Forget Sketchy Pot Shops: Cannabis Retail Is Going Experiential At Standard Dose’s Upcoming Store

Cannabis retail is flowering.

Online CBD emporium Standard Dose is taking its concept to the street with the first of several planned locations scheduled to open in Manhattan’s NoMad neighborhood by the spring. It joins Barneys New York, which is placing a high-end head shop inside its Beverly Hills department store in March, and upscale dispensaries the likes of Barbary Coast, MedMen, Harvest and The Apothecarium in the quest to reinvent the merchandising of cannabis concoctions.

“It’s going to be an experiential and wellness-focused space, not a traditional beauty store,” says Anthony Saniger, founder of Standard Dose and design studio Act Second. “We want to help rebrand and reposition cannabis, and educate consumers on how they can utilize it to live a better life.” Adds Jay Lucas, managing partner of Lucas Brand Equity, a private equity firm holding a minority stake in Standard Dose, “Our intent is to blend the best of both digital and retail in creating the optimal educational and purchasing experience for the consumer.”

Although many of the details of Standard Dose’s upcoming store are being kept under wraps, it could span three to four stories and contain a café serving up CBD or cannabidiol snacks and beverages. Saniger, who mentioned Standard Dose signed a 10-year lease on the NoMad spot, aims to have it make a more meaningful impact than the numerous Instagram-worthy pop-ups that have generated a selfie splash, but not left lasting impressions.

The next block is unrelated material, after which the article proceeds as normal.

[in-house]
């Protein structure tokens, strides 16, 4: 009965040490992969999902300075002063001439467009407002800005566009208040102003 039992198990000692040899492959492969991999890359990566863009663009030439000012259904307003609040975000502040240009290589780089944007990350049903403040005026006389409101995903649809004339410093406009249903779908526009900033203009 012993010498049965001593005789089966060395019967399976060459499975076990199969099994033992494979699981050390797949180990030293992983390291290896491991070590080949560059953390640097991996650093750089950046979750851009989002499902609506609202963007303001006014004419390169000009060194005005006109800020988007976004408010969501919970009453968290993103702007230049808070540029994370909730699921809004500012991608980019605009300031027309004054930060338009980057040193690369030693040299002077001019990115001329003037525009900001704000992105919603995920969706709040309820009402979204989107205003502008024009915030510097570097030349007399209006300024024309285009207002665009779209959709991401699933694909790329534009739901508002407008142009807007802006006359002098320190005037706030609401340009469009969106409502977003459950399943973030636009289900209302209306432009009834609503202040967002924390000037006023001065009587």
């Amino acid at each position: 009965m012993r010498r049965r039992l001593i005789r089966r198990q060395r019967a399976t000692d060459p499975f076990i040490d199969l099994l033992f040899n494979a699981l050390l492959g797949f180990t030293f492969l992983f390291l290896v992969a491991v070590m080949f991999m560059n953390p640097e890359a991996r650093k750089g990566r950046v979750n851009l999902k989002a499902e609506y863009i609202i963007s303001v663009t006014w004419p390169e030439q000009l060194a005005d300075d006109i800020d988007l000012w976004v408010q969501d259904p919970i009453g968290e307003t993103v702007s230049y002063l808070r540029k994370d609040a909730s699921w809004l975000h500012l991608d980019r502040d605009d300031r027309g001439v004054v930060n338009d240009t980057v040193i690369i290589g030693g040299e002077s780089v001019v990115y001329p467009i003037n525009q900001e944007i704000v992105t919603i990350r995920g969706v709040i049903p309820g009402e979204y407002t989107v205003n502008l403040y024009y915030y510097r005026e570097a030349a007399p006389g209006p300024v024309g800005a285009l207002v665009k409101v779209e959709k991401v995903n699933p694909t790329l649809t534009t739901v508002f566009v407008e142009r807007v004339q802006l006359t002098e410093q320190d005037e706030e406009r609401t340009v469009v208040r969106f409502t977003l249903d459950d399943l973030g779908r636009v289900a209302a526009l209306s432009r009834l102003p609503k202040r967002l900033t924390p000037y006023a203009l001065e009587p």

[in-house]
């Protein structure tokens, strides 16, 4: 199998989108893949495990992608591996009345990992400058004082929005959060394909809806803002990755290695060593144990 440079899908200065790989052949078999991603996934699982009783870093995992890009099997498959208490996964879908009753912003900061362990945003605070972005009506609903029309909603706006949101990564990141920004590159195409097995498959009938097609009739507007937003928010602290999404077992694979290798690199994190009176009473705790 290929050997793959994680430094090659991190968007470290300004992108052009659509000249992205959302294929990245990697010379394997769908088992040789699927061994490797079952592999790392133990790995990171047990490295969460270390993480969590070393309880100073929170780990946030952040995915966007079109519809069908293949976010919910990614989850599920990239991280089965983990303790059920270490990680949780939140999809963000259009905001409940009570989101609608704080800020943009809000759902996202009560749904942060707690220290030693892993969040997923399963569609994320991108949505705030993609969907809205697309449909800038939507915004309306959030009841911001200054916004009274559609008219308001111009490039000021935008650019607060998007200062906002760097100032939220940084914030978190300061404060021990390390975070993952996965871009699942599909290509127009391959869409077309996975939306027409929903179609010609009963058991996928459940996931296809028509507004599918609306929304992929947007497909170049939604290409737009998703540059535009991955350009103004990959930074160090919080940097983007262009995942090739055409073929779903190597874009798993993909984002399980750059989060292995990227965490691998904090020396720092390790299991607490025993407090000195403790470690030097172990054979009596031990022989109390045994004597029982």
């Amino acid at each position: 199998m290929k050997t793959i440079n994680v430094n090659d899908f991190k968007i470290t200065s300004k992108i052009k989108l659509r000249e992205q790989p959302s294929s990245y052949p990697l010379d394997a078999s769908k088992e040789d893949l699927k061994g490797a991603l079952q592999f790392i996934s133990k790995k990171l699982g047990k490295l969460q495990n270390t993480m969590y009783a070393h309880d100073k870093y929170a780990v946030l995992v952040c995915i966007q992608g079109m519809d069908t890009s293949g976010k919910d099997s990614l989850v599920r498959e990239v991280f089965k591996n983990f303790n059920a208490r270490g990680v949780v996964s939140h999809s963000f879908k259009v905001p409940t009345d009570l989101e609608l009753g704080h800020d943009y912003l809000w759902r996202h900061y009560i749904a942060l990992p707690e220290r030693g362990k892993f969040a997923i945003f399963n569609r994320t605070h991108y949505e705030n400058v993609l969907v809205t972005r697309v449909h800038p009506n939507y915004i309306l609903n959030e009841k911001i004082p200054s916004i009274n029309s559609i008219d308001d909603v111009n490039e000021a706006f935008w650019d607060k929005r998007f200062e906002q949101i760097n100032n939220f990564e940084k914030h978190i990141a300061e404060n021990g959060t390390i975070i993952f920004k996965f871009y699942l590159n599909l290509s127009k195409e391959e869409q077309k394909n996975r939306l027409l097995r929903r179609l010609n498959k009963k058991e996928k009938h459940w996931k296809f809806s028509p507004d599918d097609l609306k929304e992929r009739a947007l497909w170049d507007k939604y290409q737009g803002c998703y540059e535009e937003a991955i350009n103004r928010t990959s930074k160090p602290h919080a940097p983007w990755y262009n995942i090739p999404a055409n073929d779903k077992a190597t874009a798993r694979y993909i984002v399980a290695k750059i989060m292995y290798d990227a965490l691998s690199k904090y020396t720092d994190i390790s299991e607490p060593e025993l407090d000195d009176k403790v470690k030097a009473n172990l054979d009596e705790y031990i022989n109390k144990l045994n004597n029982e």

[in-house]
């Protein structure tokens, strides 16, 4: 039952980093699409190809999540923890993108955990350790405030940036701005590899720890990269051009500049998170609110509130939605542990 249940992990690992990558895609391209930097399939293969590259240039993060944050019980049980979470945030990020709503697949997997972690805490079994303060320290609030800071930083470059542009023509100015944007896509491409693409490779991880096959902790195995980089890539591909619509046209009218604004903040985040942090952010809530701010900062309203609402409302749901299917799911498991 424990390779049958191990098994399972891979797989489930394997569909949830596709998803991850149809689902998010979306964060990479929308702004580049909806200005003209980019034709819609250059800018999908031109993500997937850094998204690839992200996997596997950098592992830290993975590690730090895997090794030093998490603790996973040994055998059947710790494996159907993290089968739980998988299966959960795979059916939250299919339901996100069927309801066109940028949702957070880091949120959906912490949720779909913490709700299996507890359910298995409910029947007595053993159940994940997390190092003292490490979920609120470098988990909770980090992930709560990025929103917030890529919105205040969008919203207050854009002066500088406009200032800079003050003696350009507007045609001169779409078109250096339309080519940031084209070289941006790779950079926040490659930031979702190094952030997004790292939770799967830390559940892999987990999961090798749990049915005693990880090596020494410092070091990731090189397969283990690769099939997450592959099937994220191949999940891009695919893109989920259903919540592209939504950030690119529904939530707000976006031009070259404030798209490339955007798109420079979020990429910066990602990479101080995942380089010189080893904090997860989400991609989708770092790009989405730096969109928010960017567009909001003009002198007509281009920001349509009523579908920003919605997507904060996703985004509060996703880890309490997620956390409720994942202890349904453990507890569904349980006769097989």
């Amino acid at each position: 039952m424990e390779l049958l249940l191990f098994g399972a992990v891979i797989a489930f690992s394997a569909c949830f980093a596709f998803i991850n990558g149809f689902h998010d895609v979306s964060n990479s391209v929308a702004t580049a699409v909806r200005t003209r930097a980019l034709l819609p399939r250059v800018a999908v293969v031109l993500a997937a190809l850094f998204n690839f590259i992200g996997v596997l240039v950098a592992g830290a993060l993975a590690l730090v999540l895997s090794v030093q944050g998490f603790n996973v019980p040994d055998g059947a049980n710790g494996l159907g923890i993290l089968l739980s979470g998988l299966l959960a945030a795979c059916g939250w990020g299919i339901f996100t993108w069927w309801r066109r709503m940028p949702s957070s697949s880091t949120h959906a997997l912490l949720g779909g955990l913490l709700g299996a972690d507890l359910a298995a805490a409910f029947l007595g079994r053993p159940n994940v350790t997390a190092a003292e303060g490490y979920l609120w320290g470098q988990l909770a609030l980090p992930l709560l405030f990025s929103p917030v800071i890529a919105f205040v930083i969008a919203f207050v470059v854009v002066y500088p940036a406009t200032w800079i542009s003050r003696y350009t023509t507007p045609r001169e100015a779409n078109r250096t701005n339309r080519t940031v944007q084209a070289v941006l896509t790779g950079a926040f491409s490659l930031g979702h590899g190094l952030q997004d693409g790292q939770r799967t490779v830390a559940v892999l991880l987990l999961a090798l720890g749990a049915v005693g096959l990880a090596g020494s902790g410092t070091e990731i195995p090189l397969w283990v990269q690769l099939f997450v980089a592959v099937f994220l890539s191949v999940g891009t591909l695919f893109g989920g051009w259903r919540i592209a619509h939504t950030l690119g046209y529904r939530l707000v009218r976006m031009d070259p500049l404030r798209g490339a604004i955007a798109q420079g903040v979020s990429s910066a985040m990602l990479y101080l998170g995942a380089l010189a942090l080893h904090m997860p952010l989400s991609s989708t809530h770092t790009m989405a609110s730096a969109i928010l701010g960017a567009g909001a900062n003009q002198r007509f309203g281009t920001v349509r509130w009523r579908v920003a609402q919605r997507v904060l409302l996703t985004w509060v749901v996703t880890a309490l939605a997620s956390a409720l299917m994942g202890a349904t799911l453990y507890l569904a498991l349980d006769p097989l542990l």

Standard Dose
CBD specialist Standard Dose plans to open a New York store in April.

“People are looking for something to create a community that they can be a part of and a space where they can find calm in New York City,” he says. “If you go to a coffee shop, there are computers and cellphones and coffee machines buzzing. We are really looking to this space to provide calm amid the chaos, and that will reflect the benefits of CBD.”

The store will draw upon the month-old e-tailer’s selection encompassing 50 products from 20 brands, including Standard Dose’s in-house line, The Good Patch by La Mend, Plant People, Khus + Khus, Vertly, Wildflower, Hora, Ildi Pekar, Shea Brand, Juna and Calivolve. Among the bestsellers so far are Mineral’s Robyn for Sleep Tincture, The Good Patch by La Mend’s Nite Nite CBD Patch and Period CBD Patch, Vertly’s CBD Relief Lotion and Standard Dose’s Tincture.

“We want to help rebrand and reposition cannabis, and educate consumers on how they can utilize it to live a better life.”

To assemble Standard Dose’s selection, Saniger tested some 250 CBD brands. After he tested them, he passed their products along to about 20 peers and colleagues to test. Standard Dose requires brands supply lab results revealing product contents, and it verifies those lab results with its own independent third-party lab examinations.